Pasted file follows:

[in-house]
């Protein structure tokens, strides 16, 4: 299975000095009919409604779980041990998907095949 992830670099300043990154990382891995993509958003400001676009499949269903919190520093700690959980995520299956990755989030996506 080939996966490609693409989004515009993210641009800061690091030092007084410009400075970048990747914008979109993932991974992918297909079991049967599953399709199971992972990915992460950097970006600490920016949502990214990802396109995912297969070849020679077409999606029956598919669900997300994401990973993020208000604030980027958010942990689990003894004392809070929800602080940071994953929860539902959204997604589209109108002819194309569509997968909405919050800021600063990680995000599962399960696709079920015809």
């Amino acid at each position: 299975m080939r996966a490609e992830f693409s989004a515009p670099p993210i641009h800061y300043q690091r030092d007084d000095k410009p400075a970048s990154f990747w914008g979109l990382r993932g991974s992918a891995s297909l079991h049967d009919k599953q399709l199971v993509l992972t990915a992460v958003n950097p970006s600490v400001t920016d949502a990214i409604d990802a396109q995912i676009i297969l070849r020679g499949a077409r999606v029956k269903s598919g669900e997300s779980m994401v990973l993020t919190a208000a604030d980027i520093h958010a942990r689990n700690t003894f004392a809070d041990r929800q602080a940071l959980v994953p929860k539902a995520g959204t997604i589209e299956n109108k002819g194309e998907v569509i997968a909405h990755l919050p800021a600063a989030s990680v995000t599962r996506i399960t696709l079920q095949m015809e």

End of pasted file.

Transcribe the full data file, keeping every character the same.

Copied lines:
[in-house]
């Protein structure tokens, strides 16, 4: 299975000095009919409604779980041990998907095949 992830670099300043990154990382891995993509958003400001676009499949269903919190520093700690959980995520299956990755989030996506 080939996966490609693409989004515009993210641009800061690091030092007084410009400075970048990747914008979109993932991974992918297909079991049967599953399709199971992972990915992460950097970006600490920016949502990214990802396109995912297969070849020679077409999606029956598919669900997300994401990973993020208000604030980027958010942990689990003894004392809070929800602080940071994953929860539902959204997604589209109108002819194309569509997968909405919050800021600063990680995000599962399960696709079920015809």
């Amino acid at each position: 299975m080939r996966a490609e992830f693409s989004a515009p670099p993210i641009h800061y300043q690091r030092d007084d000095k410009p400075a970048s990154f990747w914008g979109l990382r993932g991974s992918a891995s297909l079991h049967d009919k599953q399709l199971v993509l992972t990915a992460v958003n950097p970006s600490v400001t920016d949502a990214i409604d990802a396109q995912i676009i297969l070849r020679g499949a077409r999606v029956k269903s598919g669900e997300s779980m994401v990973l993020t919190a208000a604030d980027i520093h958010a942990r689990n700690t003894f004392a809070d041990r929800q602080a940071l959980v994953p929860k539902a995520g959204t997604i589209e299956n109108k002819g194309e998907v569509i997968a909405h990755l919050p800021a600063a989030s990680v995000t599962r996506i399960t696709l079920q095949m015809e």